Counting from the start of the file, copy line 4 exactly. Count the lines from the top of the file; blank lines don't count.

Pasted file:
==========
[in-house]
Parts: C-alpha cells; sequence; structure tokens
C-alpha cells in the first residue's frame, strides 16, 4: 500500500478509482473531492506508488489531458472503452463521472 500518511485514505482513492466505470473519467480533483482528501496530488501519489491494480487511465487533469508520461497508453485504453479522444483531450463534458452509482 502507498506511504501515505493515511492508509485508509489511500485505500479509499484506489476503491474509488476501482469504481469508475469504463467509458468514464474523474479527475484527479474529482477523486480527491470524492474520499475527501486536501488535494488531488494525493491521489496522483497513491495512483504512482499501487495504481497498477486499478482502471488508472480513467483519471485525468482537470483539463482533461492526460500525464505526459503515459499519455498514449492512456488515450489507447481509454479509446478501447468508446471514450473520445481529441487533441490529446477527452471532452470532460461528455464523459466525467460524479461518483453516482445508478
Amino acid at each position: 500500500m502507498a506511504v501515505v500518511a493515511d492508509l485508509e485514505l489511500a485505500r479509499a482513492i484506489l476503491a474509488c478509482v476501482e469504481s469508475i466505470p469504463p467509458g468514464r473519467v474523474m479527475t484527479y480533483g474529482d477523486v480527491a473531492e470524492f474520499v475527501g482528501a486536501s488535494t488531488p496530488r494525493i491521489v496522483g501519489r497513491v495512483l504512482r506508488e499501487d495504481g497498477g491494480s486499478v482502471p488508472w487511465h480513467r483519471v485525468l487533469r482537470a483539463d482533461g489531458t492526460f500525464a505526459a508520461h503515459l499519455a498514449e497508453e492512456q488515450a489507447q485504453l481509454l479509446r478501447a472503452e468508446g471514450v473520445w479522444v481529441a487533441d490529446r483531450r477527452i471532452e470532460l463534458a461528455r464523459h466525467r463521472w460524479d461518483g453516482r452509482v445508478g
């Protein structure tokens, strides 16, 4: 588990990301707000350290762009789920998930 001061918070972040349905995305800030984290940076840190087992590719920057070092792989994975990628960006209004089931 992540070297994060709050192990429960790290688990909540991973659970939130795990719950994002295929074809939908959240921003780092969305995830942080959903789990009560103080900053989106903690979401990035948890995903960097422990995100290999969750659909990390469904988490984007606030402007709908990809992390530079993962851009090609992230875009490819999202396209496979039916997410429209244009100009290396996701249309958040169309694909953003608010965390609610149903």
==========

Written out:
Amino acid at each position: 500500500m502507498a506511504v501515505v500518511a493515511d492508509l485508509e485514505l489511500a485505500r479509499a482513492i484506489l476503491a474509488c478509482v476501482e469504481s469508475i466505470p469504463p467509458g468514464r473519467v474523474m479527475t484527479y480533483g474529482d477523486v480527491a473531492e470524492f474520499v475527501g482528501a486536501s488535494t488531488p496530488r494525493i491521489v496522483g501519489r497513491v495512483l504512482r506508488e499501487d495504481g497498477g491494480s486499478v482502471p488508472w487511465h480513467r483519471v485525468l487533469r482537470a483539463d482533461g489531458t492526460f500525464a505526459a508520461h503515459l499519455a498514449e497508453e492512456q488515450a489507447q485504453l481509454l479509446r478501447a472503452e468508446g471514450v473520445w479522444v481529441a487533441d490529446r483531450r477527452i471532452e470532460l463534458a461528455r464523459h466525467r463521472w460524479d461518483g453516482r452509482v445508478g